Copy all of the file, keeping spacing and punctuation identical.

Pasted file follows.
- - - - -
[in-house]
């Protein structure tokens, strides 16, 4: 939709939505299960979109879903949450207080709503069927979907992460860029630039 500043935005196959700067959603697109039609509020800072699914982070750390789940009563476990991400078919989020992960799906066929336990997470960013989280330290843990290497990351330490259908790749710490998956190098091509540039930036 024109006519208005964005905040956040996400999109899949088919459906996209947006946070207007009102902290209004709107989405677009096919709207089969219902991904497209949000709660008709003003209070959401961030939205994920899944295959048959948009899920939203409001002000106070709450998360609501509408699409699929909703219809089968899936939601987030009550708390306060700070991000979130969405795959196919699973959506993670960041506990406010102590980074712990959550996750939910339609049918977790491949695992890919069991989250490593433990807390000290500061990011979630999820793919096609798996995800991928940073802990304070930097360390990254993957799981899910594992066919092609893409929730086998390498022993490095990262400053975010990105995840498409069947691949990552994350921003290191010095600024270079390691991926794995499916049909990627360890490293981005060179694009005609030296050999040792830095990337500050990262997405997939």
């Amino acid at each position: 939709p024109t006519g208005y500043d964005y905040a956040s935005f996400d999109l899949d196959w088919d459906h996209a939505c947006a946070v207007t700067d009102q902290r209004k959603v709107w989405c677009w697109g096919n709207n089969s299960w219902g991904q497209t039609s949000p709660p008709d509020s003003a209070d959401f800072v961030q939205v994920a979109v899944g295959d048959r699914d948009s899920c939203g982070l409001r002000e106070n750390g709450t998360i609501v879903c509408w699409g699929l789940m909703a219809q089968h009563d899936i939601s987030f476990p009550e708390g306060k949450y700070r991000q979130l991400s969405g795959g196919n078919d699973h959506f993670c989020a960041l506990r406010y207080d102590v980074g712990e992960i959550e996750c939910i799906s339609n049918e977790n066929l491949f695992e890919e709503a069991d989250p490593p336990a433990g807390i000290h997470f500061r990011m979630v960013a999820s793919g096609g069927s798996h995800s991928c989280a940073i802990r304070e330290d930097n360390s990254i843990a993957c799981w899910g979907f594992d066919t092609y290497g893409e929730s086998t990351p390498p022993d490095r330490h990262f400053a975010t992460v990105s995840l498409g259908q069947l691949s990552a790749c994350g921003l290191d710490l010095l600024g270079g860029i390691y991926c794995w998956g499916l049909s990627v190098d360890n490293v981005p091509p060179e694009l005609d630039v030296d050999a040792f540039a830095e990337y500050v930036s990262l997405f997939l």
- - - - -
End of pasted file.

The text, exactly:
[in-house]
């Protein structure tokens, strides 16, 4: 939709939505299960979109879903949450207080709503069927979907992460860029630039 500043935005196959700067959603697109039609509020800072699914982070750390789940009563476990991400078919989020992960799906066929336990997470960013989280330290843990290497990351330490259908790749710490998956190098091509540039930036 024109006519208005964005905040956040996400999109899949088919459906996209947006946070207007009102902290209004709107989405677009096919709207089969219902991904497209949000709660008709003003209070959401961030939205994920899944295959048959948009899920939203409001002000106070709450998360609501509408699409699929909703219809089968899936939601987030009550708390306060700070991000979130969405795959196919699973959506993670960041506990406010102590980074712990959550996750939910339609049918977790491949695992890919069991989250490593433990807390000290500061990011979630999820793919096609798996995800991928940073802990304070930097360390990254993957799981899910594992066919092609893409929730086998390498022993490095990262400053975010990105995840498409069947691949990552994350921003290191010095600024270079390691991926794995499916049909990627360890490293981005060179694009005609030296050999040792830095990337500050990262997405997939």
């Amino acid at each position: 939709p024109t006519g208005y500043d964005y905040a956040s935005f996400d999109l899949d196959w088919d459906h996209a939505c947006a946070v207007t700067d009102q902290r209004k959603v709107w989405c677009w697109g096919n709207n089969s299960w219902g991904q497209t039609s949000p709660p008709d509020s003003a209070d959401f800072v961030q939205v994920a979109v899944g295959d048959r699914d948009s899920c939203g982070l409001r002000e106070n750390g709450t998360i609501v879903c509408w699409g699929l789940m909703a219809q089968h009563d899936i939601s987030f476990p009550e708390g306060k949450y700070r991000q979130l991400s969405g795959g196919n078919d699973h959506f993670c989020a960041l506990r406010y207080d102590v980074g712990e992960i959550e996750c939910i799906s339609n049918e977790n066929l491949f695992e890919e709503a069991d989250p490593p336990a433990g807390i000290h997470f500061r990011m979630v960013a999820s793919g096609g069927s798996h995800s991928c989280a940073i802990r304070e330290d930097n360390s990254i843990a993957c799981w899910g979907f594992d066919t092609y290497g893409e929730s086998t990351p390498p022993d490095r330490h990262f400053a975010t992460v990105s995840l498409g259908q069947l691949s990552a790749c994350g921003l290191d710490l010095l600024g270079g860029i390691y991926c794995w998956g499916l049909s990627v190098d360890n490293v981005p091509p060179e694009l005609d630039v030296d050999a040792f540039a830095e990337y500050v930036s990262l997405f997939l």